A lot of people equate martial arts training with self-defense. While there is so much more to martial arts than that, the training statistically keeps people safer. And most of the reasons are not about punching and kicking.
Through the training, students learn to be more aware of their environment, are more conscious of risks and safety issues. Not fear-filled, but alert and able to negotiate around risks more of the time.
Martial arts training should build confidence. This is not empty pride, but confidence won through learning new skills, putting the work in and seeing the rewards. We get more connected with our bodies. These things cause us to move down the street differently, which makes us less likely targets. Women with martial arts training are less likely to be assaulted in the first place.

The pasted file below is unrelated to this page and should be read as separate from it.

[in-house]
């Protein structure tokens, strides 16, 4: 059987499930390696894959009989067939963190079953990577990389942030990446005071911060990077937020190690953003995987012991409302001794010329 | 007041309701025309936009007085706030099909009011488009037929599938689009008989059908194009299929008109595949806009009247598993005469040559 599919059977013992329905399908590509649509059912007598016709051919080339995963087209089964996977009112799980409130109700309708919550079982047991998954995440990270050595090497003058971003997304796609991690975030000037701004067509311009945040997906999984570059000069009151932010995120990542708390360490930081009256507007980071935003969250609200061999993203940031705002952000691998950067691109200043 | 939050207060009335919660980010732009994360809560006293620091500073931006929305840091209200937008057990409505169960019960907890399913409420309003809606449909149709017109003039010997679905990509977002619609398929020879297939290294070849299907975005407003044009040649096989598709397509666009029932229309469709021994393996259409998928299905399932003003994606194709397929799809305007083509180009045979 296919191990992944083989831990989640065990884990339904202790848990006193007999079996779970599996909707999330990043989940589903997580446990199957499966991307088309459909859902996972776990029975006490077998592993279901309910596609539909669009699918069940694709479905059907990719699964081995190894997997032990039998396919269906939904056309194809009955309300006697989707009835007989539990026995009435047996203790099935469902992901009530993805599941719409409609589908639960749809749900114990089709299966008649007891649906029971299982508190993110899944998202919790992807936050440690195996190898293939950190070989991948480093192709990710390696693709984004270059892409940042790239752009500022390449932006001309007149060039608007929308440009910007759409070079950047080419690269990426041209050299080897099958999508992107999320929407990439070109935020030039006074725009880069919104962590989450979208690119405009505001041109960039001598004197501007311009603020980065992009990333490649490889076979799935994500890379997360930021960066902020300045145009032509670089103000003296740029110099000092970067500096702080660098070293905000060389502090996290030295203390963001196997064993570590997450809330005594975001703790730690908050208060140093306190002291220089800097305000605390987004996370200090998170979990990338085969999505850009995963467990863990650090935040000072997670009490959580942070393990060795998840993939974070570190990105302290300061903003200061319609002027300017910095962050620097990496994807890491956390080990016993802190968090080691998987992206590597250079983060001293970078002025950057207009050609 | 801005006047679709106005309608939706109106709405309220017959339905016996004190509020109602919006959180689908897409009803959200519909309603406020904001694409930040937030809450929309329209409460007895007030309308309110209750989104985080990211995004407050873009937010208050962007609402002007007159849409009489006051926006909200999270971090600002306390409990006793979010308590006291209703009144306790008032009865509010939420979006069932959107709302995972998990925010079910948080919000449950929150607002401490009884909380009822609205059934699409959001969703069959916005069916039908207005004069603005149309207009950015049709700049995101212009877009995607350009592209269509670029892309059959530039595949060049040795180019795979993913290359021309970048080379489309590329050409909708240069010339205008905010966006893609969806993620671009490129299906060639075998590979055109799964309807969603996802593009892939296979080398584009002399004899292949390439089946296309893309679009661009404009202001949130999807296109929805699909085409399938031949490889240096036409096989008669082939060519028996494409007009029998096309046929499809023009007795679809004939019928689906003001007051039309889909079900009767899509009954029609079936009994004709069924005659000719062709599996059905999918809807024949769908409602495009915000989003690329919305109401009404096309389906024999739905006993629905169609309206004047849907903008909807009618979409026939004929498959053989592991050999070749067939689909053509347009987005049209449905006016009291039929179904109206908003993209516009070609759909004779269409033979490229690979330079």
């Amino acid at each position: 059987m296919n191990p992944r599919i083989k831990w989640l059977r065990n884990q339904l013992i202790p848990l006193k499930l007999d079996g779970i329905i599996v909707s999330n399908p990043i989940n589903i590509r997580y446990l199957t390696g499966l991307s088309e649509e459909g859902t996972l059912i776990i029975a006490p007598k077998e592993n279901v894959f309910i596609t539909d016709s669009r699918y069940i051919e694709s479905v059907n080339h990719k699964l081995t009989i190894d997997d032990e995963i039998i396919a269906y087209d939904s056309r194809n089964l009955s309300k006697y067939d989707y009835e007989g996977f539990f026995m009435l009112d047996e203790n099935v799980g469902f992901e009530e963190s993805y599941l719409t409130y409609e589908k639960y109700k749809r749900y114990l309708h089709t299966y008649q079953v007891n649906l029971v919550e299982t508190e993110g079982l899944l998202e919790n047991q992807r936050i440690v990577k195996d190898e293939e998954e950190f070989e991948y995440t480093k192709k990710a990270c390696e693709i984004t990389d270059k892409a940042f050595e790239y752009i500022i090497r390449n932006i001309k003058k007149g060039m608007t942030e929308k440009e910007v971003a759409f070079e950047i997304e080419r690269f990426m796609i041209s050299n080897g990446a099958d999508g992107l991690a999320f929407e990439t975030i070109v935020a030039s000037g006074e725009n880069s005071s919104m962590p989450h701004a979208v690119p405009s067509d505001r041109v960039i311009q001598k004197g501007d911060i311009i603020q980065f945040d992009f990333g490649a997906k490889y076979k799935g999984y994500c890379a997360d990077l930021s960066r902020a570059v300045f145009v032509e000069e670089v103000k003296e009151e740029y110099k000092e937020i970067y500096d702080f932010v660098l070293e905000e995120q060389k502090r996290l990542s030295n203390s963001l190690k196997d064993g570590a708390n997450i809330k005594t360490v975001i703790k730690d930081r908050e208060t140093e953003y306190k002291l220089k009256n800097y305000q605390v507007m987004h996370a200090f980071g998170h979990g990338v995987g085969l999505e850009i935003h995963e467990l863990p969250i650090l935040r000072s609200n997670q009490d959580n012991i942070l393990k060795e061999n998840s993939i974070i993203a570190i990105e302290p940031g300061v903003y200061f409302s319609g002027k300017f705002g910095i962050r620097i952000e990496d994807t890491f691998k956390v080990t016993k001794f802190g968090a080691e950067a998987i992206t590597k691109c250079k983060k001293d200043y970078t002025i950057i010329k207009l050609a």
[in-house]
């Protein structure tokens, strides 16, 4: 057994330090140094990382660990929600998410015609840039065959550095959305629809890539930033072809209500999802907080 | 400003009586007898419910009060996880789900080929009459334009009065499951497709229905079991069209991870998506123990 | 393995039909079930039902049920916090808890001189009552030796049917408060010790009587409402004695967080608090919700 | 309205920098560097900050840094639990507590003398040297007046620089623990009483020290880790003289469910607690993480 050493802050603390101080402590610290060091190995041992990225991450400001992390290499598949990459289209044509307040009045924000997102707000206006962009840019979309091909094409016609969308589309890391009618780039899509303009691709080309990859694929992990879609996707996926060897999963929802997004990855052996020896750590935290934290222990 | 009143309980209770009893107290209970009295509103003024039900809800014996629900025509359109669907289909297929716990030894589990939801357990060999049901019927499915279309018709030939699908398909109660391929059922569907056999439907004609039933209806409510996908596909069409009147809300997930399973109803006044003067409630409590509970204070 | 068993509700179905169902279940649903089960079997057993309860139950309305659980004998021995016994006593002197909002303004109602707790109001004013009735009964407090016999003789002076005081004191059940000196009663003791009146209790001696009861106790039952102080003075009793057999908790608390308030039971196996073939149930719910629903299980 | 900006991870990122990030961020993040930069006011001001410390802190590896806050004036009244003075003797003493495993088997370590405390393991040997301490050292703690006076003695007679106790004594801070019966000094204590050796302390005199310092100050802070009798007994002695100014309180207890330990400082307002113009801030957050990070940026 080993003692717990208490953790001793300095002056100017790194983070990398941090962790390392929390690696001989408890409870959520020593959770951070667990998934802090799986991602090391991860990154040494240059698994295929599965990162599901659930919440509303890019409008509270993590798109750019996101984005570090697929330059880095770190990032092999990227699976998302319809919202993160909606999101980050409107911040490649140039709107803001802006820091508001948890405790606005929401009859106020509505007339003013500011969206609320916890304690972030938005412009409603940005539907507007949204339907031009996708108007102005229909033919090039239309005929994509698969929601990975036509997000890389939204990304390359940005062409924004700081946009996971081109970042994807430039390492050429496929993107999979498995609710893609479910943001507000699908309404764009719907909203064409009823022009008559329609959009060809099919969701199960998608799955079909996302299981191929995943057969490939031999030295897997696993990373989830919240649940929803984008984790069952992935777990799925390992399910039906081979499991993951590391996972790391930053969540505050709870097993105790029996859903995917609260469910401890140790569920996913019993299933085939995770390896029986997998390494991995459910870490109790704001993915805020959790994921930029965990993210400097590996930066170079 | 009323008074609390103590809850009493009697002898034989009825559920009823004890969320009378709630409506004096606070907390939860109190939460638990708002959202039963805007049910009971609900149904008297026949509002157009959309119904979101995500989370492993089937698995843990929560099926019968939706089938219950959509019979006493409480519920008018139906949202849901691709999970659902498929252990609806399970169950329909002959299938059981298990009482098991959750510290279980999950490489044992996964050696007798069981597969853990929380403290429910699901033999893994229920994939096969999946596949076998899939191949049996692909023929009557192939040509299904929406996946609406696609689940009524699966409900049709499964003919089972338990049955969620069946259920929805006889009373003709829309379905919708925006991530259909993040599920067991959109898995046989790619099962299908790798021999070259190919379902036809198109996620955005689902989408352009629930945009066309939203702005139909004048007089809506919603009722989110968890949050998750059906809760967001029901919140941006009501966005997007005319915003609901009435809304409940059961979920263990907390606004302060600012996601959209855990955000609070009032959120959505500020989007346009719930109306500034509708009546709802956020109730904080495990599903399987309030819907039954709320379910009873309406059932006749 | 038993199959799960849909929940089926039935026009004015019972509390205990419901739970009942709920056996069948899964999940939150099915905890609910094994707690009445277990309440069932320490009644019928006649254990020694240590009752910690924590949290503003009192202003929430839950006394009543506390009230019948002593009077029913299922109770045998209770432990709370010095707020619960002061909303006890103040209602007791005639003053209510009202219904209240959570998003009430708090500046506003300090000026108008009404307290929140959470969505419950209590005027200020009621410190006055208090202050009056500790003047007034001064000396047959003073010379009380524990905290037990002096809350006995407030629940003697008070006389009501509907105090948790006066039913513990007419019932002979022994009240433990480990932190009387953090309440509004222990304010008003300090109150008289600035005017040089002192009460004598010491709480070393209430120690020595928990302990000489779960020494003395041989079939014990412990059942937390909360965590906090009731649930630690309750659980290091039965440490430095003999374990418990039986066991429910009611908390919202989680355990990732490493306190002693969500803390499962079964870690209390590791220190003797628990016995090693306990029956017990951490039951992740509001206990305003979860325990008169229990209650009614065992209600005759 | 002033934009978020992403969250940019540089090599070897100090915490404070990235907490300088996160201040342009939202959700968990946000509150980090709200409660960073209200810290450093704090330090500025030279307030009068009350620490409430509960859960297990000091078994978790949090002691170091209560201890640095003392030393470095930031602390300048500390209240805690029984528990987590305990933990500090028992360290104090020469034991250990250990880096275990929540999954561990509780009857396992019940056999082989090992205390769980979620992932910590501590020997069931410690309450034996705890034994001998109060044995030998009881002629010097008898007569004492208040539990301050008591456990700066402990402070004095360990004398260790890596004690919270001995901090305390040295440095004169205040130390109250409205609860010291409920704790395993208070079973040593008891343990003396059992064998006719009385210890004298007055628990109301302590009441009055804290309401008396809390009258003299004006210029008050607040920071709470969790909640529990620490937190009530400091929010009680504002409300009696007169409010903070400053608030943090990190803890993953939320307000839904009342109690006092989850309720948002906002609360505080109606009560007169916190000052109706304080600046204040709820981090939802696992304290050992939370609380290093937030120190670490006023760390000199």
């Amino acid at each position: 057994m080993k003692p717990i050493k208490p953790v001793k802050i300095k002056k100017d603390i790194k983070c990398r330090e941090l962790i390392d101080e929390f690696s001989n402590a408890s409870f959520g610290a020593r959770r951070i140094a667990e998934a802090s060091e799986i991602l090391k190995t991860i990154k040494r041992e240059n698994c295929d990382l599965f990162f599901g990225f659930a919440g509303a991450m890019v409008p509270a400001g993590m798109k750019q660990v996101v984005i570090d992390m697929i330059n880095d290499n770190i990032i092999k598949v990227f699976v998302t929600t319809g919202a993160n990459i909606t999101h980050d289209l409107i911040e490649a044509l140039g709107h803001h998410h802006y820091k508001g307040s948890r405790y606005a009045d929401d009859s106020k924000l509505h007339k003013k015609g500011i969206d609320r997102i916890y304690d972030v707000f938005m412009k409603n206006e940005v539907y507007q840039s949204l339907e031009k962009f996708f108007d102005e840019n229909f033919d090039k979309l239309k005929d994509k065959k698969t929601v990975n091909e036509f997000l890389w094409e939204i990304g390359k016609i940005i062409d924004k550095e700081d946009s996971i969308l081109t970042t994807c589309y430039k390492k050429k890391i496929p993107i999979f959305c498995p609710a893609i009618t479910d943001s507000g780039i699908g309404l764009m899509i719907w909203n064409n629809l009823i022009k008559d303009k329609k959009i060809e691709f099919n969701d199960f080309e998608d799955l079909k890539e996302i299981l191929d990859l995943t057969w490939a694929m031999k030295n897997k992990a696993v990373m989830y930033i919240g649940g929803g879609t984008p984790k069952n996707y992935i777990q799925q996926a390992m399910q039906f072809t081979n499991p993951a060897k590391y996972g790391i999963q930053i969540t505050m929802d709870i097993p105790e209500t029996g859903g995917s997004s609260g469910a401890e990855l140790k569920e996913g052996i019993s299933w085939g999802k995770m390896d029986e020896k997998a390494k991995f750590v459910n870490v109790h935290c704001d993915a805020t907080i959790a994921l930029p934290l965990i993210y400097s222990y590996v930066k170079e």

If an attack is initiated, the training provides us with immediate resistance: speaking up or shouting, pushing back, pulling away. These make it very likely that an attacker will break off the attack.
While you may never need the full range of skills to defend yourself, and there is so much more to martial arts than just defense, getting started will make you safer – less likely to be picked, and less likely to get injured if an attack happens.
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I was working on kenjutsu last week and was moving with my training partner changing kamae (position based on what my spirit is sensing in relation to a changing environment). This requires the mind and body to stay sharp, because if your mind floats for one moment you could be in over your head. A good starting place on how not to get in over your head is “Stay in the moment, not before or after.”